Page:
is still low-medium confidence for at least a 12-18 hour period of
significant lake effect and upslope snows as the airmass briefly
turns colder behind the front. Northwest flow will continue to focus
the highest POPs southeast of the lakes which could still impact
late night/early morning travelers headed home from Thanksgiving.
Have cut back POPs Sunday afternoon owing to the fast arrival of the
drier air and expanding surface ridge building in from the Ohio
Valley. Still way too early for any snow totals but this potential
event will continue to be watch closely.

Sunday night and Monday are likely to then be mainly dry with the
surface ridge expanded across much of western and central NY. The
12z GEM, however shows a weak surface wave dropping south across
Lake Ontario so have left slight/low chance POPs to partially cover
this outside chance Sunday night with a low chance for some weak
lake effect trailing this Monday but again should be mainly dry
based on the 12z runs. Tuesday seems also likely to be dry but if
models are too slow on handling the the next front the GFS brings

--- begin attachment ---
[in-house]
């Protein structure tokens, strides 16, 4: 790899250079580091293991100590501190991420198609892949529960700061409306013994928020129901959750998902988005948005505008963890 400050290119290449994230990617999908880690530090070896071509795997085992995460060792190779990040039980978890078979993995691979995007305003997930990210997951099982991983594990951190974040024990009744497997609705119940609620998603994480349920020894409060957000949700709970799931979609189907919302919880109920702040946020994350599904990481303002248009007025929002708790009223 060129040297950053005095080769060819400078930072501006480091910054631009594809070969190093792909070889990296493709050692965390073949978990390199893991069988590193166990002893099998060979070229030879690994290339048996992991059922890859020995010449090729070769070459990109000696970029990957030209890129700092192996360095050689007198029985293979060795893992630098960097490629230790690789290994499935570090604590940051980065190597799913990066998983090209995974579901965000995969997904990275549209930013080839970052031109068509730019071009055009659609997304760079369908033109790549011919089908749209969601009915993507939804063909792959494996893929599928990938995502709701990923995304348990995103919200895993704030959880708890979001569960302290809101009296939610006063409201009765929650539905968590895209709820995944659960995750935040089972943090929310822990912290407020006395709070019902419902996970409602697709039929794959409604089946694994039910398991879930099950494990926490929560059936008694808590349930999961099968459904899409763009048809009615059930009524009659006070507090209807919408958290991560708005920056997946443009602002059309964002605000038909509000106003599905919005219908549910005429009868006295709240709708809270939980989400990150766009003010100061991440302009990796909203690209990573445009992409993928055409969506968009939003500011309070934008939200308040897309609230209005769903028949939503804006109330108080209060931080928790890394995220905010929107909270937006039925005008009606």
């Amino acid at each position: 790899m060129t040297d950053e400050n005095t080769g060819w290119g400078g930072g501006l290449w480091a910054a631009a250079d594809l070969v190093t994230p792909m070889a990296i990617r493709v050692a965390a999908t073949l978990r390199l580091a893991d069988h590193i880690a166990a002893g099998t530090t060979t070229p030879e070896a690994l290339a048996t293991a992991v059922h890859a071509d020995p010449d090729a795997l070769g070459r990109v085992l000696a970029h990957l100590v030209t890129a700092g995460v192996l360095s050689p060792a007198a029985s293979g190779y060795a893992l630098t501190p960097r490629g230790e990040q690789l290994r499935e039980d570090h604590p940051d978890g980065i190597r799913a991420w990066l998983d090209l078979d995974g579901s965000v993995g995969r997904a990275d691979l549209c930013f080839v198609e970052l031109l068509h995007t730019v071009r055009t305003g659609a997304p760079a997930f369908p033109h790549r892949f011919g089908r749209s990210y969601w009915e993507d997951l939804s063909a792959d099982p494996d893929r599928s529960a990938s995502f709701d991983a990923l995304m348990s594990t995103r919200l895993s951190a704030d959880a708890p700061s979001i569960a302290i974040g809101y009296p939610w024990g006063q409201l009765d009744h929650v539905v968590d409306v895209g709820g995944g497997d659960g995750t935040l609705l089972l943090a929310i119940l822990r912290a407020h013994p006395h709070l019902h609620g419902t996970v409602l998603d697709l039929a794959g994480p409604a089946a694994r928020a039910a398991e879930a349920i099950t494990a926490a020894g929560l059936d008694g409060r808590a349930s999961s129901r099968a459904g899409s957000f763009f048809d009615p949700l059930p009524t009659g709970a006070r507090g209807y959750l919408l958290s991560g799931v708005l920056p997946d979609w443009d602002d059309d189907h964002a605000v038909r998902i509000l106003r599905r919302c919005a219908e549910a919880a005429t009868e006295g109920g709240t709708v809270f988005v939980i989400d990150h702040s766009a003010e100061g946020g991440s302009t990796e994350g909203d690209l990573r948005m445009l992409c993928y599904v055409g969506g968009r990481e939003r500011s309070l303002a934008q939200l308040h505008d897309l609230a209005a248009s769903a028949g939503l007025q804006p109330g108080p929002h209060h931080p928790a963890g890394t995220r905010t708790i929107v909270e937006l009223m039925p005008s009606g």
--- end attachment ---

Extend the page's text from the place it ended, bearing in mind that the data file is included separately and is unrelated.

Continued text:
in Tuesday night then there could be some precip arriving earlier.
Slight chance POPs have been forecast for Tuesday with possible
timing issues as is common 7 days out.

Surface temperatures will run well below normal with the forecasted
blast of arctic air. Highs Sunday and likely also Monday will only
run within a few degrees of freezing. Tuesday we may see a return
of 40s with a potential for warm advection ahead of a storm system
moving into the western Great Lakes.


Widespread VFR conditions will continue right through early this
evening, with just some patchy thin/high cirrus for the most part.
Stronger winds will subside this evening as we lose daytime mixing
toward sunset, however a tight pressure gradient out ahead of the
approaching cold front will keep breezy conditions in place through
this evening.

Later this evening, rain showers associated with the cold front will